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I am using a library called libmosquitto in an iPhone app.

The library is written in C. It receives push notifications and therefor runs in a thread.

I want to take the data it receives, and display it in a UITableView, however ( I think) I have to write the callbacks which libmosquitto uses as C functions rather than Objective C methods, so I cannot access 'self' in order to do: [self performSelectorOnMainThread:@selector(hideActivityViewer) withObject:nil waitUntilDone:NO];

Anyone have problems like this, is there another way I could update the UI?

From inside one of my Objective C methods I call this:

mosquitto_message_callback_set(mosq, my_message_callback); 

And my_message_callback is defined as:

void my_message_callback(void *obj, struct mosquitto_message *message)
{
NSLog(@"Do this thing:");
if(message->payloadlen){
    const char *payload = (const char *)message->payload;
    [array addObject:[NSString stringWithUTF8String: payload]];
    //[self performSelectorOnMainThread:@selector(updateTable) withObject:nil waitUntilDone:NO];        

    //printf("%s %s\n", message->topic, message->payload);
}else{
    //printf("%s (null)\n", message->topic);
}
//fflush(stdout);

}

Thanks

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You might be able to pass a reference to your objective C object when you set up the C callback. For example the void *obj argument in the callback above might be the pointer you can use to get back to self –  Steve O'Connor Nov 4 '11 at 14:10
    
Thanks Steve, I have discovered how to pass in self to the callback. You were right. –  Michael Nov 4 '11 at 19:50

3 Answers 3

up vote 1 down vote accepted

The function mosquitto_new takes a void * pointer as the second argument, which it will then pass to any callbacks that you have. You can use that to pass self as the thing that should arrive at your callback as void *obj. It's then explicitly safe to cast that to the correct [pointer to] class type since C allows any pointer type to be converted to void * (and back) without any side effects.

So then you'd do something like:

void my_message_callback(void *obj, struct mosquitto_message *message)
{
    [(ClassType *)obj
        performSelectorOnMainThread:@selector(updateTable)
        withObject:nil
        waitUntilDone:NO];
}
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Hi, That sounds like what I need, but when I try it, my my_message_callback no longer fires: mosq = mosquitto_new(id, self); –  Michael Nov 4 '11 at 14:56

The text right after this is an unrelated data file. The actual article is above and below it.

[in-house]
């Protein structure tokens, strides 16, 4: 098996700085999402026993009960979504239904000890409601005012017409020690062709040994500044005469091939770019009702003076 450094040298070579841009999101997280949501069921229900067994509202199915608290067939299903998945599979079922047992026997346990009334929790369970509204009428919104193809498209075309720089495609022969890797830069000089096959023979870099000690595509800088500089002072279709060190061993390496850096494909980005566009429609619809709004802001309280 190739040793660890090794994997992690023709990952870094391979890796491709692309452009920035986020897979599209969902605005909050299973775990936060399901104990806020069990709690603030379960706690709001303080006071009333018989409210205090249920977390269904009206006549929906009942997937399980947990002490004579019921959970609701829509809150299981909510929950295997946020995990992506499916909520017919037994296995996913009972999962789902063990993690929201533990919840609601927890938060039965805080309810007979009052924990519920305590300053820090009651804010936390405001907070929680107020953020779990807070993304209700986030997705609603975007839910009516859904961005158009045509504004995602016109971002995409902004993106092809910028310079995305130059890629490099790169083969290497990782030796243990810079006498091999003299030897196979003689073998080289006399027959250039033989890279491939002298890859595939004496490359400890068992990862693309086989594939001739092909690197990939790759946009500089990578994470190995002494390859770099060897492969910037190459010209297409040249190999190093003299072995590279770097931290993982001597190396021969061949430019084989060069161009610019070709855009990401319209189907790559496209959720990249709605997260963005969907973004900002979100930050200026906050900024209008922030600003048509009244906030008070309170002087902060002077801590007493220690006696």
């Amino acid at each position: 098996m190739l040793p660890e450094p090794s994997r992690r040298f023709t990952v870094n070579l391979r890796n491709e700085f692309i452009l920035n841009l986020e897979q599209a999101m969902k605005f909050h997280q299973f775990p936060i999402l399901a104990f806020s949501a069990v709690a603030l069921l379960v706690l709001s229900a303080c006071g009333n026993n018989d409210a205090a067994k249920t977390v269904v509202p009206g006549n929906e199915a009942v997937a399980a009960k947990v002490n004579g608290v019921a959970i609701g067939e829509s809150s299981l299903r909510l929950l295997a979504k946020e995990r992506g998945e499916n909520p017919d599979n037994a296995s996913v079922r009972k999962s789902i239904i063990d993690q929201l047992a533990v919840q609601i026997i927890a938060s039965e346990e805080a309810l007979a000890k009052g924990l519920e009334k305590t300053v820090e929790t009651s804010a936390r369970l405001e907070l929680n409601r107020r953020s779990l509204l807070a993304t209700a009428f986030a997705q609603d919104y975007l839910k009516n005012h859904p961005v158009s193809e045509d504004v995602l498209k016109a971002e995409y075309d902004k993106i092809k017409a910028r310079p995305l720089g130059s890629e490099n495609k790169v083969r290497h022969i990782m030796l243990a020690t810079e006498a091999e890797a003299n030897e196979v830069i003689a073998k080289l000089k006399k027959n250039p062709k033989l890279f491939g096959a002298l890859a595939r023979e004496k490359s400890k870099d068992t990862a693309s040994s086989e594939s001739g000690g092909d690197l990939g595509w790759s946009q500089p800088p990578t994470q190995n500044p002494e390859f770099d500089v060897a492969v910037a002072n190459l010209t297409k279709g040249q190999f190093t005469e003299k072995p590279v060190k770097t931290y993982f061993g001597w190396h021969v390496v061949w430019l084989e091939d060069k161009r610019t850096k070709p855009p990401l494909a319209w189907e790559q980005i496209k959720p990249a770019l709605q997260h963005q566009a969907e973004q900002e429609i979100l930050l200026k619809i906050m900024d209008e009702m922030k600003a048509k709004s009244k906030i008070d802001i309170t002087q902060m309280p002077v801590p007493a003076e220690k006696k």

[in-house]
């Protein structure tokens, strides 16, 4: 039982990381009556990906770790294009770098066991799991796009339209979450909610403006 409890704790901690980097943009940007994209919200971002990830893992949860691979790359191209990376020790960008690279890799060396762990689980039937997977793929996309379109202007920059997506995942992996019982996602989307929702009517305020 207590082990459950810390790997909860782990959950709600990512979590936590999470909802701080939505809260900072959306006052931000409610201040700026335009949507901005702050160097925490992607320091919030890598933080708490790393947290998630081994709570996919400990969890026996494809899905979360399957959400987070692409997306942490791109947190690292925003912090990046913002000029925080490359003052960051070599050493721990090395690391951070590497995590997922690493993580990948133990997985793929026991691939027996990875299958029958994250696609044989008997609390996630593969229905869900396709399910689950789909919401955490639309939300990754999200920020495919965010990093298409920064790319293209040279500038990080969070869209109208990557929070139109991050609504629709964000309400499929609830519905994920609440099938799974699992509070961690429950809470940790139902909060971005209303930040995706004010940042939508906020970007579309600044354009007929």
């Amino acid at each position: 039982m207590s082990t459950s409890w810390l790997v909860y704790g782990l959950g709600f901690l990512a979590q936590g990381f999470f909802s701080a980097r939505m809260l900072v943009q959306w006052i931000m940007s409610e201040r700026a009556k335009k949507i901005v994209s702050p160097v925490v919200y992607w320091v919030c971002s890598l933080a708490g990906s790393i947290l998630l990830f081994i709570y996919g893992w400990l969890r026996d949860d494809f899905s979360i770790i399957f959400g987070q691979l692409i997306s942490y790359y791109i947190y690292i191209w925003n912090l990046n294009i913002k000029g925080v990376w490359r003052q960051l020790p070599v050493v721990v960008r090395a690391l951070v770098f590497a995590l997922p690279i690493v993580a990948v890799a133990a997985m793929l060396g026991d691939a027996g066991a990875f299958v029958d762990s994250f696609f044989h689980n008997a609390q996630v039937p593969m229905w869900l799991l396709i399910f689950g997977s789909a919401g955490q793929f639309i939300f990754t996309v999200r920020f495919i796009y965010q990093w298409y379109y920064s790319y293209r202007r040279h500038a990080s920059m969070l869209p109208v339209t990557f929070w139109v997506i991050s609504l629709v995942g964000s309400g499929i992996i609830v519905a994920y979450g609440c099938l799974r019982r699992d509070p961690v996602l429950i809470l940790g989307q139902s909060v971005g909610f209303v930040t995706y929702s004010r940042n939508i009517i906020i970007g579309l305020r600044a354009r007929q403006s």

The other two callbacks are still working. From looking at the code, I thought it was the struct mosq that was being passed back in as obj. –  Michael Nov 4 '11 at 15:00
    
I took my answer from the documentation at mosquitto.org/api/files/mosquitto-h.html — it specifies that the second thing passed to mosquitto_new is named void *obj and is "A user pointer that will be passed as an argument to any callbacks that are specified." –  Tommy Nov 4 '11 at 15:04
    
Yes, you are right. Does not seem to work in practice though. That particular callback no longer gets fired when I pass in self. I take it out and it works fine again. –  Michael Nov 4 '11 at 15:11
    
My reading is that you should be passing self just to mosquitto_new, then pass the mosquitto instance to mosquitto_message_callback_set — the pointer to self is stored in some way inside the mosquitto instance. Are we on a wavelength? –  Tommy Nov 4 '11 at 15:14

Look into Grand Central Dispatch (GCD, aka libdispatch). It's a C library so ought to be able to be called from your C code without issue. You'd want to do something like:

dispatch_async(dispatch_get_main_queue(), ^{
    //code you want on the main thread.
});
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No, you don't want to set the callback on the main thread, you want to invoke it on the main thread or get it to invoke another function on the main thread. –  JeremyP Nov 4 '11 at 14:21
    
My bad. I didn't look closely enough at what he was trying to accomplish on main. Edited. –  jemmons Nov 4 '11 at 15:00
    
+1 now. This is a nice elegant solution, much better than the one I was going to write. –  JeremyP Nov 4 '11 at 15:07
    
Thanks, I managed to do what I needed in the end using the thread. –  Michael Nov 4 '11 at 19:49

You can get access to NSApp from everywhere, and I believe that any message not understood by NSApplication will be send to its delagate which is your instance of NSApplicationDelegate. If this does not do it, you could add a class application that returns the object that can run your method if this object is unique.

You can also use Use grand central dispatch and the function

dispatch_async(dispatch_get_main_queue(), ^{
    //some code
})
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